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Chita Rivera Celebrates Dancers, With Awards That Bear Her Name

Rivera talks to TheaterMania about the dancer's life and gives advice for career longevity. logo
Chita Rivera on stage in 2013.
(© David Gordon)

On September 11th, the inaugural Chita Rivera Awards for Dance and Choreography (formerly known as the Astaire Awards) will be given out at the Al Hirschfeld Theatre. Hosted by Bebe Neuwirth, the event will honor and, according to the awards' mission, "celebrate dance and choreographic excellence" and recognize "the immeasurable talents and passion of every theatrical choreographer and dancer."

Reflecting on the upcoming awards, Rivera — a performer whose career has spanned six decades and includes the original productions of West Side Story, Bye Bye Birdie, Chicago, and even Guys and Dolls — told TheaterMania, "I am humbled and grateful that they chose me. To use my name to represent Broadway dancers is a great honor."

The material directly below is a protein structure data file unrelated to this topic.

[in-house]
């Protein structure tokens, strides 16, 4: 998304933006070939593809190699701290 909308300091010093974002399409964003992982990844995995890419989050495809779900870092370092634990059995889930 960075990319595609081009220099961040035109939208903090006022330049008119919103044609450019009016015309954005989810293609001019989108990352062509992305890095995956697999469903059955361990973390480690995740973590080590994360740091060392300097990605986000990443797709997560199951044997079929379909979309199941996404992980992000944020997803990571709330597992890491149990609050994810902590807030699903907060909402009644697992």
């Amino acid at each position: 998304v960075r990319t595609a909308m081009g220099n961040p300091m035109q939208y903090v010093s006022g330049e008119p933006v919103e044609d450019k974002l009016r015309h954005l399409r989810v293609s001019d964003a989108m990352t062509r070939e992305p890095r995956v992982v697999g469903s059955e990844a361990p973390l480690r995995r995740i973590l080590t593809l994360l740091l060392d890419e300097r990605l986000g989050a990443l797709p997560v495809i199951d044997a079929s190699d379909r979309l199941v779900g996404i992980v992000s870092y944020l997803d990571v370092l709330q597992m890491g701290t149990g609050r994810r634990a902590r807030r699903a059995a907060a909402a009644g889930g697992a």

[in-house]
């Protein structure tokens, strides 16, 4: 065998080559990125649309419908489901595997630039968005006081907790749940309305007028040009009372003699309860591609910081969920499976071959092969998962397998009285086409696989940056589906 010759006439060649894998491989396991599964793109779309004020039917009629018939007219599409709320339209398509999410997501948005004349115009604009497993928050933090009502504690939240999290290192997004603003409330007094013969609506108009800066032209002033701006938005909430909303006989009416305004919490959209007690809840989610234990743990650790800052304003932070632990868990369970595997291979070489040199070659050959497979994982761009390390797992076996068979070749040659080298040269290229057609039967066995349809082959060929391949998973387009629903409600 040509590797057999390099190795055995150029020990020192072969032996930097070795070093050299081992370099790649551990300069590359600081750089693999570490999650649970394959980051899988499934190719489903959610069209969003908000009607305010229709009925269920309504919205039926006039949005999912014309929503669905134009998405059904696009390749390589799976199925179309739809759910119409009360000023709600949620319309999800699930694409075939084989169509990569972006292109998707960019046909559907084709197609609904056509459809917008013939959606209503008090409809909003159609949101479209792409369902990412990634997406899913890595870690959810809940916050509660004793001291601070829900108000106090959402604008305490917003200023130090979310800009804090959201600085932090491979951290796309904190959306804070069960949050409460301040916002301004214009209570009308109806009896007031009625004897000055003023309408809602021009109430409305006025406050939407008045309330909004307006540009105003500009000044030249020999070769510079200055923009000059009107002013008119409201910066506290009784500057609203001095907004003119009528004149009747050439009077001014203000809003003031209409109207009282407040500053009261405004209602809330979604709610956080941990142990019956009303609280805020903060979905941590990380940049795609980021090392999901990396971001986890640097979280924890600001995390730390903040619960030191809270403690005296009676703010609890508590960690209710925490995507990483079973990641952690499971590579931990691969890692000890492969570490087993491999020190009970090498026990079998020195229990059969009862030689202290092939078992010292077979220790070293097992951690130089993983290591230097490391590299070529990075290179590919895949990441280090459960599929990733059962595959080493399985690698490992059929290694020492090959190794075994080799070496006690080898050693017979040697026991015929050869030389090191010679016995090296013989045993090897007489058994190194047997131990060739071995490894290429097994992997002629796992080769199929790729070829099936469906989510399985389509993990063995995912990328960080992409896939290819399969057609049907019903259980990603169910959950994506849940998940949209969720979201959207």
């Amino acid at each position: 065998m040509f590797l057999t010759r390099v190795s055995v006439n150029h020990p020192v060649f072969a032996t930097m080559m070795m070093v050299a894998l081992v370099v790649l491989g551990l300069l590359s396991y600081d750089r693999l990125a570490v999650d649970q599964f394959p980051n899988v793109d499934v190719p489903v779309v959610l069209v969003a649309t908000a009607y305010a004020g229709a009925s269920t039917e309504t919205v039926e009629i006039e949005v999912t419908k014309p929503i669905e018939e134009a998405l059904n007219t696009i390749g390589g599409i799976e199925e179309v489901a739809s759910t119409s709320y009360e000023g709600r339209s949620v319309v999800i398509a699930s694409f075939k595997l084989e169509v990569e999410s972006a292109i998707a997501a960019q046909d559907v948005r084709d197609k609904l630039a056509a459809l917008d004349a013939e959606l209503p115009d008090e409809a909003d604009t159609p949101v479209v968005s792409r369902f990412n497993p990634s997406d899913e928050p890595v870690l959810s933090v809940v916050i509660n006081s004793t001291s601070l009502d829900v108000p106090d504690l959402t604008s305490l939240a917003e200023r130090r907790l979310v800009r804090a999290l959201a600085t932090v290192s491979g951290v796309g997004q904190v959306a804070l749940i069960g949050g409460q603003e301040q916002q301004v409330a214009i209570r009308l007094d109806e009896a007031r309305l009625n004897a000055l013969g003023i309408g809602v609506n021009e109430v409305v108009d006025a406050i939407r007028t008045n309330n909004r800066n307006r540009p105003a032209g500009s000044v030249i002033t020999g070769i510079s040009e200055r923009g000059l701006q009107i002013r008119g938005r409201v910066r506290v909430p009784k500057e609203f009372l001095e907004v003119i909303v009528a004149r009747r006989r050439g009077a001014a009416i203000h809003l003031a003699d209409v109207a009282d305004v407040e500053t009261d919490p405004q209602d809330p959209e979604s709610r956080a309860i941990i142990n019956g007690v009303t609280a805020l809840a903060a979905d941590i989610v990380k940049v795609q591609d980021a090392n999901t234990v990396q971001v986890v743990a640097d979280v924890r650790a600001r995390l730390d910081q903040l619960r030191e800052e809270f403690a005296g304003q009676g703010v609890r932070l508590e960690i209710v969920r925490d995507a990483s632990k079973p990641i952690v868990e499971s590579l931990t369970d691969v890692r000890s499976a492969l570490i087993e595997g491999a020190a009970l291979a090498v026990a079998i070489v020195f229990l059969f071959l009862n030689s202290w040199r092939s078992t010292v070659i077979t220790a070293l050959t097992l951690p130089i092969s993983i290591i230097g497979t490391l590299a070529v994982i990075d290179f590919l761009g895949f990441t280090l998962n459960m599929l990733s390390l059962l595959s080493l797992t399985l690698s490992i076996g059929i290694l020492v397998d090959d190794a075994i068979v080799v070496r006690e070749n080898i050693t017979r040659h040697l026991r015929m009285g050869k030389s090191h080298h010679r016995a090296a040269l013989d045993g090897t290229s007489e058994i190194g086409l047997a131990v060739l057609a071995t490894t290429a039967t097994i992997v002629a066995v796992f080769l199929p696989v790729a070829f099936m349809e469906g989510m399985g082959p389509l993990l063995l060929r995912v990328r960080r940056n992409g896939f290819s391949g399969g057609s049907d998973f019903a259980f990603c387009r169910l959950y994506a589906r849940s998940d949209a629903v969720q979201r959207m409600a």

The current nominees, who were announced earlier this year, include well-known leading actor talents including Corbin Bleu (Holiday Inn), Emily Padgett (Sweet Charity), and John Bolton (Anastasia), as well as rising ensemble players like Ricky Ubeda (Cats) and Jaime Verazin (Bandstand). Nominated choreographers this year include Broadway vets Andy Blankenbuehler, Warren Carlyle, Kelly Devine, and Sergio Trujillo, among others.

In addition, another dance and theater legend, 10-time Tony winner Tommy Tune, will be honored with a lifetime achievement award.

The evening will include performances by Robert Fairchild and Melanie Moore, dancing a duet from La La Land, A Bronx Tale, Come From Away, Off-Broadway's Sweet Charity and previously announced performances by the New York City Ballet honoring Rivera, and ADM21 performing "We'll Take A Glass Together" from Grand Hotel to honor Tommy Tune.

Chita Rivera with Tommy Tune in 2017.
(© David Gordon)

Rivera also broke ground in the dance world in another way. She remarked that at the start of her legendary career, dancers did not look like her. "When I first auditioned for George Balanchine at School of American Ballet, I walked into the room and saw all the tall, blond, blue-eyed, leggy dancers. I realized how different I was. It made me very nervous. When I told my first teacher Doris Jones how scared I was, she said, 'Don't be scared, Chita. Just stay in your own lane.' And I did."


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